Arizona, U.S.A. in 1991, Belgirate, Italy in 1993, Paris, France in
1996, Ithaca, New York, U.S.A. in 1999, in Berlin, Germany in 2002, in
Rio de Janeiro, Brazil in 2005, in Baltimore, Maryland, U.S.A. in
2008, and in Niigata, Japan in 2012. ACM in Helsinki, Finland in 2014
will be the 12th conference in the series.
Chair, ACM'2014 Scientific Organizing Committee,
Department of Physics, University of Helsinki &
Finnish Geodetic Institute
D) 6TH ALFVÉN CONFERENCE: PLASMA INTERACTIONS WITH SOLAR SYSTEM OBJECTS: ANTICIPATING ROSETTA, MAVEN AND MARS ORBITER MISSION
Location: University College London (UCL), UK
Conference dates: 7-11 July 2014
Conference website: http://bit.ly/alfven-2014
Second announcement and call for notification of interest
If you plan to attend this meeting, please fill out the notification of interest form: http://bit.ly/alfven-interest
The LOC would appreciate your response as soon as possible.
We are likely to offer a subsidised registration fee for students and a reduced early bird registration by 7 May. Regular and on site registration will be available after 7 May. Abstract deadline will be 7 May (submission details to follow)
Main topics: Comets, Mars, Venus, outer planet moons and Earth's moon -
especially common processes with comets, and reviewing current knowledge
prior to the arrival of the new missions.
Meeting theme -
Within our solar system, the planets, moons, comets and asteroids all have plasma interactions. The interaction depends on the nature of the object, particularly the presence of an atmosphere and a magnetic field.
Even the size of the object matters through the finite gyroradius effect and the scale height of cold ions of exospheric origin. It also depends on the upstream conditions, including position within the solar wind or the presence within a planetary magnetosphere. In the year when ESA's Rosetta will reach comet Churyumov-Gerasimenko, NASA's Maven and ISRO's Mars Orbiter Mission will reach Mars, and ESA's Venus Express mission is almost complete, this conference will explore our understanding of plasma interactions with comets, Mars, Venus, and inner and outer solar system moons. We will explore the processes which characterise the interactions such as ion pickup and field draping, and their effects such as plasma escape. Data from current and recent space missions, modelling and theory are all encouraged, as we explore our local part of the 'plasma universe'.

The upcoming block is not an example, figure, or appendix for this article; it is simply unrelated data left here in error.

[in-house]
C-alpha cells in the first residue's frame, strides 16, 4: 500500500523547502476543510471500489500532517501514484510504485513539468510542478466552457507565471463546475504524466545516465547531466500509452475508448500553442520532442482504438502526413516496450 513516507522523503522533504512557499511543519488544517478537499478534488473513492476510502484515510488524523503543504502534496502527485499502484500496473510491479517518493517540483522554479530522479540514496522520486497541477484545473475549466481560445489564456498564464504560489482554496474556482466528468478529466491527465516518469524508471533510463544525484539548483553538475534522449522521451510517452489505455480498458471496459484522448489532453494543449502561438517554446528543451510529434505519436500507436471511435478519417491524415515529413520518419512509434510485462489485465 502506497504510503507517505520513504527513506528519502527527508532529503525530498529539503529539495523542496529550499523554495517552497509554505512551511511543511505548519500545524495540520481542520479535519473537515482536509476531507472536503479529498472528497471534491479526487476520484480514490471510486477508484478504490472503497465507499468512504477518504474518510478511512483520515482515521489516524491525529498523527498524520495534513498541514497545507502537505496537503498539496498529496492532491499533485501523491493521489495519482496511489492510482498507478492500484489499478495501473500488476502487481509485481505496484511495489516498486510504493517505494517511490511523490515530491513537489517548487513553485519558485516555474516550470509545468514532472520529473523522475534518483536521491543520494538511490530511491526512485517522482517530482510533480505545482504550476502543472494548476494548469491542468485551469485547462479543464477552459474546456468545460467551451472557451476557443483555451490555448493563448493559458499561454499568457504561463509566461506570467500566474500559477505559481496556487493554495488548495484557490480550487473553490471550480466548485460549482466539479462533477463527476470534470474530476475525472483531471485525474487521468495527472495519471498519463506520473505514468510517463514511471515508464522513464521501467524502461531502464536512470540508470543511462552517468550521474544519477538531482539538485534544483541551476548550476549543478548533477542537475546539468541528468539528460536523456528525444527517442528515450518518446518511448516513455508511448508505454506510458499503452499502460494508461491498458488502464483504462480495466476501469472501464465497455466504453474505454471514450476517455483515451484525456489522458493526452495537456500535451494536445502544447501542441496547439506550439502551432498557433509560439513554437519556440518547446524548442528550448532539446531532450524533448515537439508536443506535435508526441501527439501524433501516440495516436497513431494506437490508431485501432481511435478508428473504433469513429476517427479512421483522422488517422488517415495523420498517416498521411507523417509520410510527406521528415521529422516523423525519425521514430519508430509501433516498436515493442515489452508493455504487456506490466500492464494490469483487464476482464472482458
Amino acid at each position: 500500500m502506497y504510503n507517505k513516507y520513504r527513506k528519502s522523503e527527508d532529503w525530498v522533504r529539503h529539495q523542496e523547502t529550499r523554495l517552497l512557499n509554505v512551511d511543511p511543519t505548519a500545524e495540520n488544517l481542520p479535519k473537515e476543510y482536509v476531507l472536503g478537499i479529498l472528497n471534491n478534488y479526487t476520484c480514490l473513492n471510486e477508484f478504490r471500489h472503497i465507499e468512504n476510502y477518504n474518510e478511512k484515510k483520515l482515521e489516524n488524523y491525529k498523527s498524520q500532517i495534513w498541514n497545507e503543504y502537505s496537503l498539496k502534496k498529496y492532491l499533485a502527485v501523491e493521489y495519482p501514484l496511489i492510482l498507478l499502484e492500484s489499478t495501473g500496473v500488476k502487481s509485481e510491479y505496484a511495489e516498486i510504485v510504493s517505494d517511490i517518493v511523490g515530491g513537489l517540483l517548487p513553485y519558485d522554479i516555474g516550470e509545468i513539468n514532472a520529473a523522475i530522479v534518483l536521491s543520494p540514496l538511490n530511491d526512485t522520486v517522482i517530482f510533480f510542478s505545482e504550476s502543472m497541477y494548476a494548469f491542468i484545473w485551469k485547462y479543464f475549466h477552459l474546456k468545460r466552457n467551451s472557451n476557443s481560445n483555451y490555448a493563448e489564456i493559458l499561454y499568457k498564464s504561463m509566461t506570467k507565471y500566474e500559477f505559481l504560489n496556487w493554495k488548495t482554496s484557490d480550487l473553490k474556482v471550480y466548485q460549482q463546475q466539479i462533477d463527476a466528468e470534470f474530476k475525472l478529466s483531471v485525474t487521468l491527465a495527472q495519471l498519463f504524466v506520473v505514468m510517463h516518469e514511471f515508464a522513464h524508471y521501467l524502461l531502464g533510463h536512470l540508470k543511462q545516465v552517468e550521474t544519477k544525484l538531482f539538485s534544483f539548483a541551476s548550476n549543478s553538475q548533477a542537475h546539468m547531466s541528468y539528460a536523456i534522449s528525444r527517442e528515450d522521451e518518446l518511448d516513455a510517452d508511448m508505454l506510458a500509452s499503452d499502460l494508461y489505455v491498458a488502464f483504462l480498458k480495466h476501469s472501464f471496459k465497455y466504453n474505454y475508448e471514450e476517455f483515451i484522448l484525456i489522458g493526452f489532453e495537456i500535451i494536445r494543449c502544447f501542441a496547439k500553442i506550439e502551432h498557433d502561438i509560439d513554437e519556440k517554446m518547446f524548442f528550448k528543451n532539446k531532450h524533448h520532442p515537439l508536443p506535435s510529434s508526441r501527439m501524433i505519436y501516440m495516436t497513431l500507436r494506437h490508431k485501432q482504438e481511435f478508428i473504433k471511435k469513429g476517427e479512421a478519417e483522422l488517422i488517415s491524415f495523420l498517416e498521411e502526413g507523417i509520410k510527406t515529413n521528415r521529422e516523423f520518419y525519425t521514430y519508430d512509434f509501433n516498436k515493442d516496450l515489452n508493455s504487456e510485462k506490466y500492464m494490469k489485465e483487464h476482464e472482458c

Confirmed invited speakers so far include: Rickard Lundin, Christian Mazelle, Matt Taylor, David Andrews, Esa Kallio, Oleg Vaisberg, Xianzhe Jia, Jim Slavin, Yoshifumi Saito, Geraint Jones, Stas Barabash, Olivier Witasse, Chris Paranicas, Wing Ip, Martin Rubin and Tom Cravens.
Andrew Coates (convener) and Anne Wellbrock (LOC co-chair),
on behalf of the LOC and SOC
E) EUROPEAN PLANETARY SCIENCE CONGRESS 2014 – EPSC2014
07 – 12 September 2014
Abstract deadline: 06 May 2014.
The international community of planetary scientists is invited to submit an abstract for presentation of their recent work at the EPSC 2014 Meeting, which will take place at the Centro de Congressos do Estoril, Cascais, Portugal, 07-12 September 2014.
The meeting will consist of oral and poster sessions, as well as workshop-style sessions. We expect a very well attended meeting, with many high quality presentations.
The current list of sessions is organized around the following topics:
TP Terrestrial Planets
GP Giant Planet Systems
MG Magnetospheres and Space Physics
MTI Missions, Techniques and Industry
MTW MT Technology Foresight Workshops
EX Exoplanets and Origins
SB Small Bodies
PD Planetary Dynamics
LF Laboratory and Field Investigations
OEP Outreach, Education, and Policy
AM Amateur Astronomy
CP Comparative Planetology
The scientific program and abstract submission are accessible at:
Please browse the list of sessions and identify the session that most closely matches your area of interest; your abstract can then be submitted directly to that session.
The session conveners, together with the Scientific Organizing Committee, will finalize the science program shortly after the abstract deadline.
Information on registration, accommodation, travel routes, visa requirements and social events will become available soon on the meeting web site.
Please forward this message to colleagues who may be interested.
Manuel Grande and Maria Teresa Capria
on behalf of the Scientific Organizing Committee
on behalf of Copernicus Meetings
Send submissions to:
Athena Coustenis, DPS Secretary (firstname.lastname@example.org)
LESIA (Bat. 18)
Observatoire de Paris-Meudon
5, place Jules Janssen
92195 Meudon Cedex